Last week, I spent an absurd amount of my evening hours catching up on 24 Season 5 in anticipation of the Season 6 premiere on Sunday (and Monday) night. I tend to make an episode of 24 a priority, but last year I was working second-shift and missed all but the first few weeks of shows so I stopped watching, waiting for the DVD release. In the meantime, I avoided any mention of Season 5 using my magic skills.
MAJOR SPOILERS FOLLOW! (more…)
For the past month, Fox has been airing commercials for the fifth season of 24 promising that everything will change in the first ten minutes. They were definitely telling the truth as I couldn’t believe that they were willing to sacrifice a few major characters.
The first four hours of the new day have been amazingly good. Jack has always been a bit of a rogue agent, but this season he’s outside CTU (at least for the moment). It’s always fun to see Bauer do his own thing, barely holding a few fraying threads to keep the world turning. And while the show has always had a rabid fan base of those in the know, it’s nice to see that the show is finally getting some much-deserved recognition for its weekly brilliance.
Oh. If Fox ever tries to let a football game run past the start time of 24 without warning me immediately that they won’t just start 24 ten minutes late to make up time, someone will pay. They will pay dearly. End rant.
On an episode of Mail Call I saw a few days ago, R. Lee Ermey went to the Knob Creek Gun Range in West Point, Kentucky (outside of Fort Knox) for the Knob Creek Shoot, a weekend festival for machine gun enthusiasts. Among other things, visitors can try out different machine guns and participate (or watch) the “night shoot” where a line of machine gunners sprays thousands of rounds of ammunition and tracer fire and try to blow up TNT-filled junk vehicles. In a phrase, the festival is Red State porn.
Despite my disgust for the wanton weaponry, the Knob Creek Shoot looked dangerously exciting. There’s something about firing a minigun that strikes a chord in everyone. It’s probably the same chord that makes Saturday afternoon movies starring Nicholas Cage a national pastime.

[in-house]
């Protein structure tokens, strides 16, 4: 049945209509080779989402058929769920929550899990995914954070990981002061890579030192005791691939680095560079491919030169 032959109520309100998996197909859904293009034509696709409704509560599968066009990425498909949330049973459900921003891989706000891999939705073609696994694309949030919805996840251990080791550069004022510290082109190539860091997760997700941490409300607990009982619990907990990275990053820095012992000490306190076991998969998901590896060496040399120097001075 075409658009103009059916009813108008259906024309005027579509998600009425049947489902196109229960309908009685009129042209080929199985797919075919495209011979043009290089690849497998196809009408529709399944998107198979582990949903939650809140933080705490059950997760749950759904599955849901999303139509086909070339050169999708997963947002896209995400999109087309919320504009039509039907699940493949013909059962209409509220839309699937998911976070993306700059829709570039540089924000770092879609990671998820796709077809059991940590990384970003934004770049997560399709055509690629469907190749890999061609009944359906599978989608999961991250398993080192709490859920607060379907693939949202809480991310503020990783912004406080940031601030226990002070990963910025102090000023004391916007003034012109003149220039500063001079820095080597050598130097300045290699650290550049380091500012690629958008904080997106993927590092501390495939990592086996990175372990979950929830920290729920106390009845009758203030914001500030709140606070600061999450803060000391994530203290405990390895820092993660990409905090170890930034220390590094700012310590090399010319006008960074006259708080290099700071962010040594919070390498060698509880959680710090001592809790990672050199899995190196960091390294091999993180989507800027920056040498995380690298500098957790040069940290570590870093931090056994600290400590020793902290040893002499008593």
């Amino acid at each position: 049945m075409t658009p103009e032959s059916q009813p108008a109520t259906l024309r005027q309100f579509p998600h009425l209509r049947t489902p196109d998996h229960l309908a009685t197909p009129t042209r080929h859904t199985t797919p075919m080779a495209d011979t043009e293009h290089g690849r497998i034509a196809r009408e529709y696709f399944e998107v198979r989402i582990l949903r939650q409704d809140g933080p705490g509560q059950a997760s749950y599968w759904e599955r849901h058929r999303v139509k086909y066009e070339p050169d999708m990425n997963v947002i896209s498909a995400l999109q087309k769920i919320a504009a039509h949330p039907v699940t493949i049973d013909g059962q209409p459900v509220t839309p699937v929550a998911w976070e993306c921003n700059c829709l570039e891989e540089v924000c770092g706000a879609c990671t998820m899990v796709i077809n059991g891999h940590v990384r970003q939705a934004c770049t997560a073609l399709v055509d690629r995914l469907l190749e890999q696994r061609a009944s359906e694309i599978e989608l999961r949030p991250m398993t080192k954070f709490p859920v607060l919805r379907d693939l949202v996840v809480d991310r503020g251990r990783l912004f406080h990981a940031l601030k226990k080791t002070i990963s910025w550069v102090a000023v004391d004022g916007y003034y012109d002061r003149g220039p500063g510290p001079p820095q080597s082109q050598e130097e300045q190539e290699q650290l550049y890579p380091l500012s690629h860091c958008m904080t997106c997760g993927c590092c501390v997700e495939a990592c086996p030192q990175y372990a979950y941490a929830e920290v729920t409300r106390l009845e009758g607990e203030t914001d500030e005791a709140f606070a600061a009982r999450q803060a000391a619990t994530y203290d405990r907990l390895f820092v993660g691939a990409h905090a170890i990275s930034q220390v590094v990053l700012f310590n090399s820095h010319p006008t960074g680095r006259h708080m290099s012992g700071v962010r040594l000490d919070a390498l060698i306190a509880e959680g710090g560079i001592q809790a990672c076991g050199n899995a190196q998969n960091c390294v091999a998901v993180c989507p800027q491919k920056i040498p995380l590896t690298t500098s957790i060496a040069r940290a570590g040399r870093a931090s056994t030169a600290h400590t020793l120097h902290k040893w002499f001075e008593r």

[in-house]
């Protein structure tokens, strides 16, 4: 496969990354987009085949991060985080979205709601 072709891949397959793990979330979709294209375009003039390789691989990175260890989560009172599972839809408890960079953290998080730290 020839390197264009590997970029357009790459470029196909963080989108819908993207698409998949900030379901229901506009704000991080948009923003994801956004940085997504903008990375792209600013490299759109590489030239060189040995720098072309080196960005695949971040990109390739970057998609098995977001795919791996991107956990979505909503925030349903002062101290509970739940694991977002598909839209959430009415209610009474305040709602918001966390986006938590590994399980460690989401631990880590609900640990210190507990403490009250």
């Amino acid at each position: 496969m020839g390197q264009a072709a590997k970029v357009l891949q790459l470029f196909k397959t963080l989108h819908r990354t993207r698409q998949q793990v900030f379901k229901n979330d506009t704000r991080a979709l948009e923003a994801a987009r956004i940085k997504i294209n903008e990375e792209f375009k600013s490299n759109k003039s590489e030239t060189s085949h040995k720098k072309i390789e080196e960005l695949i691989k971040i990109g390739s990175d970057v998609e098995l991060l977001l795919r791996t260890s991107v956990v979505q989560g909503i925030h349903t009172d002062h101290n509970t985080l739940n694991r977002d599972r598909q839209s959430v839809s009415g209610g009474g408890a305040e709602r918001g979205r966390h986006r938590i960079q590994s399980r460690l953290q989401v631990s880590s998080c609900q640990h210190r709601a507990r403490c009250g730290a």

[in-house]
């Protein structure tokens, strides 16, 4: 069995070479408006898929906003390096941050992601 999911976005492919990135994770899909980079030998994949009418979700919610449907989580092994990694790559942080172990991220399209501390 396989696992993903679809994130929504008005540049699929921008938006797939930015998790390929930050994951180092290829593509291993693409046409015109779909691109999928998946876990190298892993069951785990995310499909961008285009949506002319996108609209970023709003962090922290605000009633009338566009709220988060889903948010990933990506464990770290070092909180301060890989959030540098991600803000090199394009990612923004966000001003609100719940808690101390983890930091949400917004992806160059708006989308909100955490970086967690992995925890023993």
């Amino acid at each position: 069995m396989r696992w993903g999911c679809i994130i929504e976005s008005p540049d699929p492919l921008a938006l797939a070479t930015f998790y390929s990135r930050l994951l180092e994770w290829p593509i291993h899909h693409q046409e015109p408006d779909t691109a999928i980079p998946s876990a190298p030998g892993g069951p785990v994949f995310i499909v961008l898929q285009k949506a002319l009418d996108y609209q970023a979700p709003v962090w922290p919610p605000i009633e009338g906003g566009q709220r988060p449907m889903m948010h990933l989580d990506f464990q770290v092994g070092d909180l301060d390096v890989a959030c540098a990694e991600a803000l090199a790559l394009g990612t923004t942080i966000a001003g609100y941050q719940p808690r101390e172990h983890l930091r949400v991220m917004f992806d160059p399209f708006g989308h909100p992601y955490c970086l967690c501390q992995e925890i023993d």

The price of gas is killing me. In Baltimore, the price ranges from $2.56 to $2.70 a gallon for regular unleaded, which is two dollars more than I can really afford. It’s a good thing that Bush & Co. gave the oil companies what they so desperately needed: multi-billion dollar supplements and tax breaks.
Last night on The Tonight Show with Jay Leno, they did a segment about corporations called First Drafts in which they showed the company’s current slogan and its less-refined predecessor. Most of them were funny, but the ExxonMobil one was the best. Their real tagline is “ExxonMobil: Taking on the World’s Toughest Energy Challenges.” Leno thought the first draft was more realistic: “Exxon Mobil: Bend Over and Grab Your Ankles.” I couldn’t agree more.
The fans of 24 received a nice little treat this season: four hours of 24 in two days! Those of you who know me or are familiar with this site already know that I’m a devoted fan of 24 so it should come as no surprise that I made plans a long time ago to see the premiere of the the fourth season.
What I didn’t know is that there would be two days in a row with two hours of the show. My guess is that Fox wanted to make sure that everyone who watches knows that 24 is moving to Monday night from it’s usual Tuesday night slot. I couldn’t be happier with the change; I thought I’d have to tape the show each week because I have a night class on Tuesday, but now everything works out nicely!
The first four hours of the new season look just as good as the first three in terms of plot and character development. It surprised me in the first episode that Jack Bauer wasn’t part of CTU, but the next three episodes alleviated any worries that Jack wouldn’t be a central player this season. I’m not going to spoil anything for you, so you’ll just have to tune in like the rest of us. You won’t regret it.